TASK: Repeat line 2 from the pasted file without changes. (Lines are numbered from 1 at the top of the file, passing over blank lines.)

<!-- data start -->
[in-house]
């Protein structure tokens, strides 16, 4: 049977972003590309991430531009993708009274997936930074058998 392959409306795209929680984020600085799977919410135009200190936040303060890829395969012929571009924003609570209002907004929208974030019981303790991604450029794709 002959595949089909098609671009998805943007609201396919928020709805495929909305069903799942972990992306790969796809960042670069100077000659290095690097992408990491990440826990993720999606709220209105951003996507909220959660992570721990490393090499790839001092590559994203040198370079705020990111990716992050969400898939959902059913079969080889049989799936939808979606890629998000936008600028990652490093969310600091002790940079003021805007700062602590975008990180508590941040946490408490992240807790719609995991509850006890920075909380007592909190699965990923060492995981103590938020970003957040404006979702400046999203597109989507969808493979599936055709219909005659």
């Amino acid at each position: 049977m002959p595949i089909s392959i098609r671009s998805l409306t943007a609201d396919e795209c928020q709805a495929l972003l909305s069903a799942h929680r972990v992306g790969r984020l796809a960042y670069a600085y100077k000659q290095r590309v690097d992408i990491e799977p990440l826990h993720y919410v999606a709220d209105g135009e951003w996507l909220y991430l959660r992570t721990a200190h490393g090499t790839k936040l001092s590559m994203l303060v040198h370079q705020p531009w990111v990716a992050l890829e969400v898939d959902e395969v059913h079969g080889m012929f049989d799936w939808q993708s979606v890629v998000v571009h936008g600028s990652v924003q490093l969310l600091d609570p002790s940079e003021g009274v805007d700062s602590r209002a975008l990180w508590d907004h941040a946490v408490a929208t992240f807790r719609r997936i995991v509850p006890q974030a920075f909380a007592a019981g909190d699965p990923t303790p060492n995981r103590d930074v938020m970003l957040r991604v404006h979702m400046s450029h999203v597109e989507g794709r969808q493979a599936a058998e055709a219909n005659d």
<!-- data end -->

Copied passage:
């Protein structure tokens, strides 16, 4: 049977972003590309991430531009993708009274997936930074058998 392959409306795209929680984020600085799977919410135009200190936040303060890829395969012929571009924003609570209002907004929208974030019981303790991604450029794709 002959595949089909098609671009998805943007609201396919928020709805495929909305069903799942972990992306790969796809960042670069100077000659290095690097992408990491990440826990993720999606709220209105951003996507909220959660992570721990490393090499790839001092590559994203040198370079705020990111990716992050969400898939959902059913079969080889049989799936939808979606890629998000936008600028990652490093969310600091002790940079003021805007700062602590975008990180508590941040946490408490992240807790719609995991509850006890920075909380007592909190699965990923060492995981103590938020970003957040404006979702400046999203597109989507969808493979599936055709219909005659």